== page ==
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Mark Simonson

February 16, 2013

Local war service organizations began in February 1943

It seemed as though everywhere you turned in the early months of 1943, you encountered military-related organizations with acronyms, locally and across the nation. There were the WAACs, the U.N. and the USO, for example. 

We’ve heard plenty about lifting the ban on women in combat in recent weeks in the news. In February 1943, women were being encouraged to join in supporting roles in World War II to defeat the enemies of the Axis Powers.

About 50 women from the Oneonta area attended a Women’s Army Auxiliary Corps rally on Tuesday evening, Feb. 16, at the Oneonta Municipal Building, then the city hall, at 242 Main St. 

“Each of you has the power to help raise an Army of 150,000, an army the size of the British Eighth army which swept through Libya,” Lt. Betty J. Wells told the women in attendance, encouraging them to enroll.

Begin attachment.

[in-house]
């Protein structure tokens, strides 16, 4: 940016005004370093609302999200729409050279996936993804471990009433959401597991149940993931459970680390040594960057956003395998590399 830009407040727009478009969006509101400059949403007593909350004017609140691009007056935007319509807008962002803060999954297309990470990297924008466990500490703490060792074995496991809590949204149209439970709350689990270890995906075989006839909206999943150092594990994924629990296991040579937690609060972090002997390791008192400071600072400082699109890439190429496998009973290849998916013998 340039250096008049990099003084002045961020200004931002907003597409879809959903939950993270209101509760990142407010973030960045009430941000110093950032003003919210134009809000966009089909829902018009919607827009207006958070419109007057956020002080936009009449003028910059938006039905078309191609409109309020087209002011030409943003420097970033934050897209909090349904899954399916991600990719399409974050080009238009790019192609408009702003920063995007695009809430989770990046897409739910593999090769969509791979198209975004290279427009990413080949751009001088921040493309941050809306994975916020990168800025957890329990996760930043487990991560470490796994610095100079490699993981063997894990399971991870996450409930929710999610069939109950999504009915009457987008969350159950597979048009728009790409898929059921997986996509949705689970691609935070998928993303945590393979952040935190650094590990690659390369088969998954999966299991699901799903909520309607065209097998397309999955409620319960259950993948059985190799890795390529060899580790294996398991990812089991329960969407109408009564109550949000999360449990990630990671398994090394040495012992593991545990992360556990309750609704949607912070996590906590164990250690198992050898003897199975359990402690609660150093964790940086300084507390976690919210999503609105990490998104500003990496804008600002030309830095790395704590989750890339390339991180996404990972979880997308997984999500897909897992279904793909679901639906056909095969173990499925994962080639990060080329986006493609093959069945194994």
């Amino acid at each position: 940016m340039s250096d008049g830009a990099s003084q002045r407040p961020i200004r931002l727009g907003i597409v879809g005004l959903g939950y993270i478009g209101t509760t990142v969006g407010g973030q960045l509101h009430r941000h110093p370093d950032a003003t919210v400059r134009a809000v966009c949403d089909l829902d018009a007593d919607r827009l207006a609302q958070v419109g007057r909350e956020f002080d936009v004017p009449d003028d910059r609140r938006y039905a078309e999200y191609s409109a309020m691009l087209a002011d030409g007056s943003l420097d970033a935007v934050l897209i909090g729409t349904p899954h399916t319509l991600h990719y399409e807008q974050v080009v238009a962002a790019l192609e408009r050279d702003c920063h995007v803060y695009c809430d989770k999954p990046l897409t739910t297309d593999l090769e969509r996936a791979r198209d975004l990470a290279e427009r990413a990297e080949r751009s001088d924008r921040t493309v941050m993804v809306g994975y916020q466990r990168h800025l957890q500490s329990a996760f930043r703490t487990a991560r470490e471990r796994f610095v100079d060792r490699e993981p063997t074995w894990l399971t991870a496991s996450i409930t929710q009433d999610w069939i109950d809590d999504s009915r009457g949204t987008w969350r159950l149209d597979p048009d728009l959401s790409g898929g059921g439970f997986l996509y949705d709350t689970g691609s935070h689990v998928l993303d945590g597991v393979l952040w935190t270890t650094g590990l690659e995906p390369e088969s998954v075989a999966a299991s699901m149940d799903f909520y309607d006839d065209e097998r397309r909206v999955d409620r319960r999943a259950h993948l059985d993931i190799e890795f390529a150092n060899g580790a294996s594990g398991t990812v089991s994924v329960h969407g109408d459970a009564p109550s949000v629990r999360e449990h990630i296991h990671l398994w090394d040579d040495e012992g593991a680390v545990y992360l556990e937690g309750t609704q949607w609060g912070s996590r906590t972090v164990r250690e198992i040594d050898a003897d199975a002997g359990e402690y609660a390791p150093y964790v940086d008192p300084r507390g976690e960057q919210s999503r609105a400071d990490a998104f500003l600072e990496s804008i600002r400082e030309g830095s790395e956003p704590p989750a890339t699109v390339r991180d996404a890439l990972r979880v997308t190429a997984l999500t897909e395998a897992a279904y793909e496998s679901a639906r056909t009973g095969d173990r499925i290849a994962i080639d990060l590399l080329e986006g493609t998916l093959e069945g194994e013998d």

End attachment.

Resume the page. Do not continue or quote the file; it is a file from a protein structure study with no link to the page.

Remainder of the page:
“Every woman in the WAAC is really doing two jobs,” she said. “She not only is releasing a man for combat duty, but also is taking his place behind the lines and doing vital and exciting work.” Wells had spoken the night before at a WAAC Rally in Sidney, while Cooperstown was on the schedule for the next evening.

The positions in the WAAC, Lt. Wells explained, were highly specialized. Three training centers had been set up in Iowa, Georgia and Florida. The recruits were sent to school there to study under expert teachers. Recruits would not only help win the war, but also have a skill useful in peacetime.

After the rally, 10 applicants had enrolled for induction in Albany. Wells had a temporary headquarters for recruiting at the New York State Electric and Gas offices, then found at 142 Main St.

Also during February, it was reported from Cooperstown, “Mr. and Mrs. Stephen C. Clark announced Thursday,” Feb. 11, “that the large stone house with its spacious grounds on the Fenimore farm will be opened in the spring as a club for men of the armed forces. It will be known as the ‘United Nations Service club,’ and will afford a place of rest and recreation for the men in the services.” The stone house referred to is today’s Fenimore Art Museum.

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Mark Simonson

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